Also, if you are too close to the camera, the lens will distort your features, so keep about an arm’s length from it. Finally, double check that nothing is in the shot that is obstructing the view or distracting the viewer in the background or foreground (i.e. water bottles, coffee mugs, etc.) and plan ahead not to use your laptop during the talk. Tapping on keys will shake your camera or will bring your hands into view.
If you wear glasses, we recommend putting in contacts if possible. There can be a distracting glare on the glasses, especially if the natural light from a window moves to a different angle during the talk.
4) Audio Can Be Tricky
Audio is very important and bad audio can ruin the best online conversations. If you can set up a microphone that is not your laptop’s built in mic — that is the best option! Plug in your external mic and find a way to support it so you don’t have to hold it. We don’t recommend laying it on your table or desk because it will pick up any movement your hands make. Try using a tripod or wear a headset with a microphone attached.
If you are using your laptop’s built-in microphone, make sure you test your levels in the computer settings and sit close enough to the computer for the mic to pick up your voice clearly. Do not turn your head or stare off to a different part of the room when speaking. Talk directly to the computer.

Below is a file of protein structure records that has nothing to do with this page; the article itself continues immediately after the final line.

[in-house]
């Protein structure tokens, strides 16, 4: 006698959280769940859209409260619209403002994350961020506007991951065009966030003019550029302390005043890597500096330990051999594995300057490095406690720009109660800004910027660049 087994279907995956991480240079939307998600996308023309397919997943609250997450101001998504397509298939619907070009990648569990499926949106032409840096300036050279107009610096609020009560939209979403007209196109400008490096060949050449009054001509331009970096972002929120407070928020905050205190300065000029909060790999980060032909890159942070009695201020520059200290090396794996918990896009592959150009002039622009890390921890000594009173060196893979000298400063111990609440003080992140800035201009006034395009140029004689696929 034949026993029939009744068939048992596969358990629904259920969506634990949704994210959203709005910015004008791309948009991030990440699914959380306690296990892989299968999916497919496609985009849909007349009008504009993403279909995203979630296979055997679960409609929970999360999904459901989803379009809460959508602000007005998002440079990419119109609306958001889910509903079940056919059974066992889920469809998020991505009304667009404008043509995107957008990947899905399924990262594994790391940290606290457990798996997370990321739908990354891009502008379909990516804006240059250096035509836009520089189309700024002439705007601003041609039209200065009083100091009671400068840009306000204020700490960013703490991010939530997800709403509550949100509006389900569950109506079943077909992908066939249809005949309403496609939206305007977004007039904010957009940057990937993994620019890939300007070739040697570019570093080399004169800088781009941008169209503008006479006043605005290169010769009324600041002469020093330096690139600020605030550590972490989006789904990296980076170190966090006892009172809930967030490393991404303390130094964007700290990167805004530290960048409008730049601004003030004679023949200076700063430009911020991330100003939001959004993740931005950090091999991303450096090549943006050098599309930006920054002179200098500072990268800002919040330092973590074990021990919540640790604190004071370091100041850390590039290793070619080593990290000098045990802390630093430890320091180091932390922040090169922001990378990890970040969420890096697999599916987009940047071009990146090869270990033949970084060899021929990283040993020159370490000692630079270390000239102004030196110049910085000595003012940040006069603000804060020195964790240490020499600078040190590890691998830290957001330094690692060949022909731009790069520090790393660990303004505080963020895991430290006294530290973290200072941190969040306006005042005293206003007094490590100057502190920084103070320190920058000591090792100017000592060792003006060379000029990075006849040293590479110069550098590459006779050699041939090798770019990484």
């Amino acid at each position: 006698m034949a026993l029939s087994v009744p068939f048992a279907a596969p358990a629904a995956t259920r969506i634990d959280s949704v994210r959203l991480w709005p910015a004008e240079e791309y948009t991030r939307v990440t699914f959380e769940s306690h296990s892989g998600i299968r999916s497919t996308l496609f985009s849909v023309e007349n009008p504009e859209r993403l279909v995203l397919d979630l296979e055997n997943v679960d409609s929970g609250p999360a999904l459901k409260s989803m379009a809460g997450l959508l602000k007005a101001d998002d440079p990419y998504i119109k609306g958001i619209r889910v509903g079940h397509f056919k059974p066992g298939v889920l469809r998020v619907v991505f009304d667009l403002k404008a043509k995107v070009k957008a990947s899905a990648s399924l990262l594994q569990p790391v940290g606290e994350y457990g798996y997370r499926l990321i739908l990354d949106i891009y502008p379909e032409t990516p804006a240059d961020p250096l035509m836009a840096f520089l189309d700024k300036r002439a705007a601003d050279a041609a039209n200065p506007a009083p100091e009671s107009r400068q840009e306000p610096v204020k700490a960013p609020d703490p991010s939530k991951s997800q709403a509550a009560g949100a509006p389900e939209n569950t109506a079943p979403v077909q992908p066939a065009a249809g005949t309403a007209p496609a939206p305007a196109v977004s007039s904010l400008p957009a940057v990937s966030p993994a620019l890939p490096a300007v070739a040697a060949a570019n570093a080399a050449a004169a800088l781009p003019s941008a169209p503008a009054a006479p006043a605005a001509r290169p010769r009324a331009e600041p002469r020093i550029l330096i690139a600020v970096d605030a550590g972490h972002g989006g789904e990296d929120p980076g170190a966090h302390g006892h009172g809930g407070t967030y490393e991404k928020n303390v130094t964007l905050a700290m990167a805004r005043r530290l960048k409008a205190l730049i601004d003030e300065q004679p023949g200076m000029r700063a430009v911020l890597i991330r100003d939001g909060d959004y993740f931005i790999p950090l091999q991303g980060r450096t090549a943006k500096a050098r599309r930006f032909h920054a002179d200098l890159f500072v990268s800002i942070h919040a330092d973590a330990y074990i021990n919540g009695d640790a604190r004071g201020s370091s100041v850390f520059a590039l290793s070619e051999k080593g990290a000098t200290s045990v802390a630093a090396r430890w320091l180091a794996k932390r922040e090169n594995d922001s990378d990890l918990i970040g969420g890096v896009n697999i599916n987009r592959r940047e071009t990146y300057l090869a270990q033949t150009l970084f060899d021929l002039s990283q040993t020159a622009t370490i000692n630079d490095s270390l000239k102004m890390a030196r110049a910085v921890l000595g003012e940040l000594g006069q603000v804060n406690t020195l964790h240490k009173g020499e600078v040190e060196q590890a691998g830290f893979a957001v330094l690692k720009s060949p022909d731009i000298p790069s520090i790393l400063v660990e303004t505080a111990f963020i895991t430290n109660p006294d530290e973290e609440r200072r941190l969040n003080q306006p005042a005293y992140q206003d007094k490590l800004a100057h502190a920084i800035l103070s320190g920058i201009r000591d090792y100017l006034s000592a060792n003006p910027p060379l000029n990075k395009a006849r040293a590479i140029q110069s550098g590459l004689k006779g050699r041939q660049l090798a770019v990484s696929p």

Make sure you log on early with your host and other panelists to give the organizers time to test your audio before the event.
5) Look Into The Camera!
As tempting as it is to look at the video of the person you are talking to (or let’s be honest, tempting to look at yourself), look directly into the camera when you are talking.
For viewers, it will appear that you are making eye contact if you are looking into the camera. If you look at the screen instead of the camera, it will appear as if you are staring down.
It can be exhausting to keep eye contact with a camera, so take a break when you aren’t talking — look at other panelists speaking or focus on taking notes. Try to be as natural in a conversation as you are in person.
6) Disable Applications Running On Your Laptop
Avoid alerts and email pop-ups that may interrupt you when you are talking. If you are sharing your screen, others might see notifications or get a glimpse of other content.
Also, running many programs at once may affect your computer’s processing power, making other speakers look pixelated or frozen and disrupting the flow of conversation. It may also affect how your video quality looks to others.
7) Have Fun And If You Make A Mistake, Keep Going!
Enjoy the chance to connect with people virtually, and know that you are making a difference for the audience. Some people who never would have been able to attend an in-person event are able to join from across the world and hear your expertise. Virtual events can be just as valuable as in-person discussions.
With so much technology employed, there might be times when something goes wrong. Don’t worry. Prepare people in your home as much as you can before the event, but if your child walks into the camera’s view or if there are other noises in the distance, don’t sweat it. We’re all navigating a combined home life and professional life together. The best advice is to prepare as much as possible, test all your equipment, and take a deep breath.